Reducing Embodied Carbon in Concrete

Specifying Portland-limestone cement makes a significant difference
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Sponsored by LafargeHolcim
By Peter J. Arsenault, FAIA, NCARB, LEED-AP

Learning Objectives:

  1. Explore the evolution of concrete and supplemental cementitious materials (SCMs) as they relate to safely designed and constructed buildings.
  2. Investigate the environmental issues related to using concrete as a primary building material, particularly in terms of embodied carbon.
  3. Assess Portland-limestone cement (PLC) as an alternative blended cement with reduced embodied carbon that helps create more sustainable buildings.
  4. Specify Type IL Portland-limestone cement into project specifications consistent with approved standards for safety and performance.


1 GBCI CE Hour
1 PDH*
AAA 1 Structured Learning Hour
This course can be self-reported to the AANB, as per their CE Guidelines
AAPEI 1 Structured Learning Hour
MAA 1 Structured Learning Hour
This course can be self-reported to the NLAA.
This course can be self-reported to the NSAA
NWTAA 1 Structured Learning Hour
OAA 1 Learning Hour
SAA 1 Hour of Core Learning
This course can be self-reported to the AIBC, as per their CE Guidelines.
This course is approved as a Structured Course
This course can be self-reported to the AANB, as per their CE Guidelines
Approved for structured learning
Approved for Core Learning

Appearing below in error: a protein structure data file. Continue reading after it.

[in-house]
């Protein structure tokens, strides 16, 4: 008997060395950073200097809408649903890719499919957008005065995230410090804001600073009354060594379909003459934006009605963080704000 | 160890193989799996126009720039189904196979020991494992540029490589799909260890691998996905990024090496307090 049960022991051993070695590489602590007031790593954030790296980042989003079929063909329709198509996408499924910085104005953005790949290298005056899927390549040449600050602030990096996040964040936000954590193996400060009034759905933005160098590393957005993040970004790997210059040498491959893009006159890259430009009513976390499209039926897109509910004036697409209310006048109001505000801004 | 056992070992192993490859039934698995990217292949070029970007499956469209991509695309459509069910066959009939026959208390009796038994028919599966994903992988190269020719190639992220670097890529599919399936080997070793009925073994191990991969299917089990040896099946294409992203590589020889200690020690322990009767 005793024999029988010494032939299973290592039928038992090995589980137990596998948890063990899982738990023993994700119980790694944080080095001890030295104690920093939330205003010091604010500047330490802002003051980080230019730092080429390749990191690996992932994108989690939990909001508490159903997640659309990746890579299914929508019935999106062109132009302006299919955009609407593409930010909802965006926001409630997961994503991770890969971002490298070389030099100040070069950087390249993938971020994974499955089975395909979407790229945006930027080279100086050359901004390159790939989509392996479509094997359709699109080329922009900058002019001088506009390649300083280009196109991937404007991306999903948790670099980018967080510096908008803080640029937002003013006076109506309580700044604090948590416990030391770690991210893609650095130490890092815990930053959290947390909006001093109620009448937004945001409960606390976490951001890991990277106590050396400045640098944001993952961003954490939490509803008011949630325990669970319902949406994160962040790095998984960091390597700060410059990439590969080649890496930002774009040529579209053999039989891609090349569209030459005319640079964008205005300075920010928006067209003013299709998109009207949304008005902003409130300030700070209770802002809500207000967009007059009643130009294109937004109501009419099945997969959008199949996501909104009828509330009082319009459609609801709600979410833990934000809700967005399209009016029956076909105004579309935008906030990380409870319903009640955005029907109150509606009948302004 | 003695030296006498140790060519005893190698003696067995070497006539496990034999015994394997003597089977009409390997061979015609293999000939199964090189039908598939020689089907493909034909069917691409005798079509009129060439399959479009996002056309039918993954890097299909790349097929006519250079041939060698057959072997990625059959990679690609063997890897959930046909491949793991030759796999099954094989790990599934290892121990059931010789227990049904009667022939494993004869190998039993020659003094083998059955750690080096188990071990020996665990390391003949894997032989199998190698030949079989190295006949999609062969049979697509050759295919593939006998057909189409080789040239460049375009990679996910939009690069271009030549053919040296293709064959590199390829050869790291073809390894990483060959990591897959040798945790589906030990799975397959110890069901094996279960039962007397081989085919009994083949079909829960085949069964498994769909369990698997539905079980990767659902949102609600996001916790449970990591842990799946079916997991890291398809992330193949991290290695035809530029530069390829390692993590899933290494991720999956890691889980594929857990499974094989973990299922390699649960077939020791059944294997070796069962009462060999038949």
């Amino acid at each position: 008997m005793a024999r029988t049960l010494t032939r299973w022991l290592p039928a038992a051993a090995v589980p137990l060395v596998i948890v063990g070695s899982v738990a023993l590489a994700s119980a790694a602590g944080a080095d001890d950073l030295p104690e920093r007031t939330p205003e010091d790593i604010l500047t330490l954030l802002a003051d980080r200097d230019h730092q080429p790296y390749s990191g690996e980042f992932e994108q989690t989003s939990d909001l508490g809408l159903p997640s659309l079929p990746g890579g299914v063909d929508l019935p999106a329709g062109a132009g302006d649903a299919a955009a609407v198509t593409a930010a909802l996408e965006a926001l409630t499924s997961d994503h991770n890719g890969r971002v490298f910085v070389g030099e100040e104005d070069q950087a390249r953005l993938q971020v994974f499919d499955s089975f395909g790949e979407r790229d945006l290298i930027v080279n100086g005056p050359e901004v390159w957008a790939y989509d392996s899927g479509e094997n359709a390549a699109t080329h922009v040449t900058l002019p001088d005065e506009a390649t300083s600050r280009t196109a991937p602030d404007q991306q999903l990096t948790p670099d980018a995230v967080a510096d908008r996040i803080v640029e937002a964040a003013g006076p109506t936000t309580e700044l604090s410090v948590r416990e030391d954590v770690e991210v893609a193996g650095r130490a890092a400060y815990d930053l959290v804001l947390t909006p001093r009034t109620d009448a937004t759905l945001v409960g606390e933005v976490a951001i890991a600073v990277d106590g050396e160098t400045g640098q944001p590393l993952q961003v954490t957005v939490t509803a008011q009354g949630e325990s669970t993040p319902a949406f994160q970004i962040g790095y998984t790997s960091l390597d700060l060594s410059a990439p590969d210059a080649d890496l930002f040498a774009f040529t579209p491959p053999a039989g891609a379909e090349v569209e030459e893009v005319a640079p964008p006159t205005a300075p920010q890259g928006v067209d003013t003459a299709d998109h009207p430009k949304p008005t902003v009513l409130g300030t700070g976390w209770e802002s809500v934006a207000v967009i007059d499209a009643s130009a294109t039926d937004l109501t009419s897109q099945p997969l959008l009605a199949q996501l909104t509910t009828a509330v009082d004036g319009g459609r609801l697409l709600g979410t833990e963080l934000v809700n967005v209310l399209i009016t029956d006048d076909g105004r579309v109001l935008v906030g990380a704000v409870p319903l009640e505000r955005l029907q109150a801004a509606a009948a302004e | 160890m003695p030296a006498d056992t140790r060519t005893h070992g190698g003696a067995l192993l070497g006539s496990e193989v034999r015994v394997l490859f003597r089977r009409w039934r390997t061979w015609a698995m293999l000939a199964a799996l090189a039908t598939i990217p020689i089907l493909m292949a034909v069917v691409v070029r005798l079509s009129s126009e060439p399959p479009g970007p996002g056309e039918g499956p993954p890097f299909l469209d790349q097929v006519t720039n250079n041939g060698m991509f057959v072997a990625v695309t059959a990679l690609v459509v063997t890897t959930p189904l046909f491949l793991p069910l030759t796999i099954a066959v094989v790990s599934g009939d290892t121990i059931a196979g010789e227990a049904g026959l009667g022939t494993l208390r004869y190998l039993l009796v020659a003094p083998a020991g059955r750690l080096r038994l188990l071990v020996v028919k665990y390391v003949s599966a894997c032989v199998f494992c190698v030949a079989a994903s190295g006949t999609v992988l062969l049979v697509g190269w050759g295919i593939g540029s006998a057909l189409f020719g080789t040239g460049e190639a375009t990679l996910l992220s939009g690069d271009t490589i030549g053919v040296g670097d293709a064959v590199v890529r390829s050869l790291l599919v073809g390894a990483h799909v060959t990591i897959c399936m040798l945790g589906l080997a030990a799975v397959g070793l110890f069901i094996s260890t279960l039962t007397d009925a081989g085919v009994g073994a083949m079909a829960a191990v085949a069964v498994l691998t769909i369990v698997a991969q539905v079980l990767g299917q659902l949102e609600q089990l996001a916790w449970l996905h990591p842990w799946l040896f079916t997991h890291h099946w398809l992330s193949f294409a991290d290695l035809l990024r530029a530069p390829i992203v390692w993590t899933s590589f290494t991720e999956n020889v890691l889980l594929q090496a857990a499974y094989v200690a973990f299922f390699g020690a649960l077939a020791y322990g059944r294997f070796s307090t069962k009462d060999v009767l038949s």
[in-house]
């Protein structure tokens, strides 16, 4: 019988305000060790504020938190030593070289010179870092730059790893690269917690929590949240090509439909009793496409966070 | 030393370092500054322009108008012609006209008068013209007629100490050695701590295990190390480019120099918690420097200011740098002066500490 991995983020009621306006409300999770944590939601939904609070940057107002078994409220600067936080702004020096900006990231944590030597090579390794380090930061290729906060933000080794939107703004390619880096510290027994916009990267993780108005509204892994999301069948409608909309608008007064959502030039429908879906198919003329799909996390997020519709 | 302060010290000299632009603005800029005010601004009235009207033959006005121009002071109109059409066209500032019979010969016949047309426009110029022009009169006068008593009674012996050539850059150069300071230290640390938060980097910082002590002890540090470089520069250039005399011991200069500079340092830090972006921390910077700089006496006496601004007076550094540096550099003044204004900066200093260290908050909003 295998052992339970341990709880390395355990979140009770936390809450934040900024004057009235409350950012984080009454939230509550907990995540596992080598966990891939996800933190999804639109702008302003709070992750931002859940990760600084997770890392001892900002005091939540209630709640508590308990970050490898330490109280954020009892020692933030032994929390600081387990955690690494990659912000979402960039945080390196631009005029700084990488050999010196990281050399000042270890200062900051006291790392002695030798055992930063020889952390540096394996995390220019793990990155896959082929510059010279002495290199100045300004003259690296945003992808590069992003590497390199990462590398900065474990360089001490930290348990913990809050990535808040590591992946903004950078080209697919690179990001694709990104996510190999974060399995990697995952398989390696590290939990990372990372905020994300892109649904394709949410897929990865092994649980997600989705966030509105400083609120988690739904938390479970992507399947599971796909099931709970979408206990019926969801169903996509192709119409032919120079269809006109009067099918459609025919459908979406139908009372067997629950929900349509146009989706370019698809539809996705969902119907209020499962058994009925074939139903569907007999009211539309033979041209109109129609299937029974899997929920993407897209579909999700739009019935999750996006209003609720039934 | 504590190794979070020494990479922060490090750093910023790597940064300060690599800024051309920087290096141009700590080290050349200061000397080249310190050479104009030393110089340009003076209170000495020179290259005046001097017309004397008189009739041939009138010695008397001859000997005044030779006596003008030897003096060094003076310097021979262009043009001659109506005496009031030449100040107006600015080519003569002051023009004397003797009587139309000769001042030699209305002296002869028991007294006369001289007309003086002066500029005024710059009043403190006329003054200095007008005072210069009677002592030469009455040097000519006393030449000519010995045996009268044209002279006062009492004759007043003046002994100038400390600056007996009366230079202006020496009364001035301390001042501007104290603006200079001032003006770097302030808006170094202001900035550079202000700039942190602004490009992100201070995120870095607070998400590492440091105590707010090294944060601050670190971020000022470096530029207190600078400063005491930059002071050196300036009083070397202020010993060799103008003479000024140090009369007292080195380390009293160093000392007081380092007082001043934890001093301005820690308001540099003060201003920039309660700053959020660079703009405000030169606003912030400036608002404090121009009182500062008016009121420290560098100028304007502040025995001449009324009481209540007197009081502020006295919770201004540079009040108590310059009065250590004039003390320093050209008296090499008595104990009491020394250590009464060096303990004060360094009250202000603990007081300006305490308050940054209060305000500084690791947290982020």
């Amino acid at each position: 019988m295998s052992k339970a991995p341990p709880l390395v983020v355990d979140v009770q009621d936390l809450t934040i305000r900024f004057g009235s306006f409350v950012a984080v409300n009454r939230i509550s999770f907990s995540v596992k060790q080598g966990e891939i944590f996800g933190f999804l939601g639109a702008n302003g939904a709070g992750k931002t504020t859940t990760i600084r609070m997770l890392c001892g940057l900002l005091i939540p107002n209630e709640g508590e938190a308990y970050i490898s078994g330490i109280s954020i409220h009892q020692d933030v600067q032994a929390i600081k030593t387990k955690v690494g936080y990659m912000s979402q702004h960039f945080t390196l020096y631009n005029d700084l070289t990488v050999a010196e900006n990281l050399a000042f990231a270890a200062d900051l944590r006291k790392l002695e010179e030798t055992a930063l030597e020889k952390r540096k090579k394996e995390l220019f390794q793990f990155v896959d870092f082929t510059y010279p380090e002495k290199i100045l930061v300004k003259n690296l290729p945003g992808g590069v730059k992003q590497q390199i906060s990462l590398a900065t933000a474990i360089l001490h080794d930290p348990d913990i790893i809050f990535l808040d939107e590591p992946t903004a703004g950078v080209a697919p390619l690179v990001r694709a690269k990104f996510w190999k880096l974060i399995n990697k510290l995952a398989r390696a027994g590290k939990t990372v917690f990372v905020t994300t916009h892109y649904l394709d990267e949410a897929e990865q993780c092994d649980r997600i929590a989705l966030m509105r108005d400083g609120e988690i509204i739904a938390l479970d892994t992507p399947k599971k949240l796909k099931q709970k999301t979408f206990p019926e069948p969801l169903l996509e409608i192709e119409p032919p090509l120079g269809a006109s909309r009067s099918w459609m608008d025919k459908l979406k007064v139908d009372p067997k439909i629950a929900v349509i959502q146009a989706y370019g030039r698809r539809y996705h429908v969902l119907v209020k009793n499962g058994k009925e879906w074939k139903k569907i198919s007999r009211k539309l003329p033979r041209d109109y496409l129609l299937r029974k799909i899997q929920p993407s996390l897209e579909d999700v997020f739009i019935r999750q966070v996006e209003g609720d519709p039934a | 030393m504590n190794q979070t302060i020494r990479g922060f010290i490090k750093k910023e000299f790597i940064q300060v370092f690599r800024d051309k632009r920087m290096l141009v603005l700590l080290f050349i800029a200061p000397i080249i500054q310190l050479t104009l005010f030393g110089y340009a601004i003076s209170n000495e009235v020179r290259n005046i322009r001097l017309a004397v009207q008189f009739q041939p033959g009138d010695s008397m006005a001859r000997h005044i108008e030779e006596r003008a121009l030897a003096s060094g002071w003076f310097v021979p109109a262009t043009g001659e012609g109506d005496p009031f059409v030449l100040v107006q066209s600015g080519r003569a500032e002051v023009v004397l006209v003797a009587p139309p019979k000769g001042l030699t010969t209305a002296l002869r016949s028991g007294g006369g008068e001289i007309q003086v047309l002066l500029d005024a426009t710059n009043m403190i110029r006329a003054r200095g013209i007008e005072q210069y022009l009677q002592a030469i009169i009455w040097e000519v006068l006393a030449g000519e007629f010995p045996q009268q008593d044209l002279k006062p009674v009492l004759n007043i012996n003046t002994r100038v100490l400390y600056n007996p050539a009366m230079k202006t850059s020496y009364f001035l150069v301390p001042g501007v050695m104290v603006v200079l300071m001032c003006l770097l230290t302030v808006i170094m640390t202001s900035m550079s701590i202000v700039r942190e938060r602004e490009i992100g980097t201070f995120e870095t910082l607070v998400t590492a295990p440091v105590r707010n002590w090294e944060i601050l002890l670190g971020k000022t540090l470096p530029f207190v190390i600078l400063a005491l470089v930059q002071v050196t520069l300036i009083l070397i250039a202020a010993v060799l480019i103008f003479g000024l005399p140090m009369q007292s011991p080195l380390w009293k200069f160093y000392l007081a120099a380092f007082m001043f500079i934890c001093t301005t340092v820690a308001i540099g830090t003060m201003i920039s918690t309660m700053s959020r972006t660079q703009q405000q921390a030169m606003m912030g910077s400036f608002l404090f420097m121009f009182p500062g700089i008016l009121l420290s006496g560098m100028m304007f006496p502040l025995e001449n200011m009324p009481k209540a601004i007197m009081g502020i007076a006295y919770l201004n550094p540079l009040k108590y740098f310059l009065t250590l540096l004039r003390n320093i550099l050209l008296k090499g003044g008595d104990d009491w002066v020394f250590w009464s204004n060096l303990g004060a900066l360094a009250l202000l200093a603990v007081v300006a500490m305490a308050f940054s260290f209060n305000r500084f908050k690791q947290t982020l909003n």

This course can be self-reported to the NLAA.
Course may qualify for Learning Hours with NWTAA
Course eligible for OAA Learning Hours
This course is approved as a core course
This course can be self-reported for Learning Units to the Architectural Institute of British Columbia

Concrete has been used widely in buildings for centuries because it is a remarkable material that when newly mixed is plastic and malleable but strong and durable when cured and hardened. Its ubiquitous presence attests to its strength, versatility, durability, and utility as a primary construction material. However, the production and creation of concrete, primarily the cement used to make it, emits large amounts of CO2 into the atmosphere. This course looks at the use of Portland-limestone cement (PLC) as a proven alternative to ordinary Portland cement (OPC) in concrete. The addition of supplemental cementitious materials (SCMs) such as fly ash, slag, and natural pozzolans are also addressed. These strategies have been recognized as a way to significantly reduce the amount of CO2 embodied in the concrete.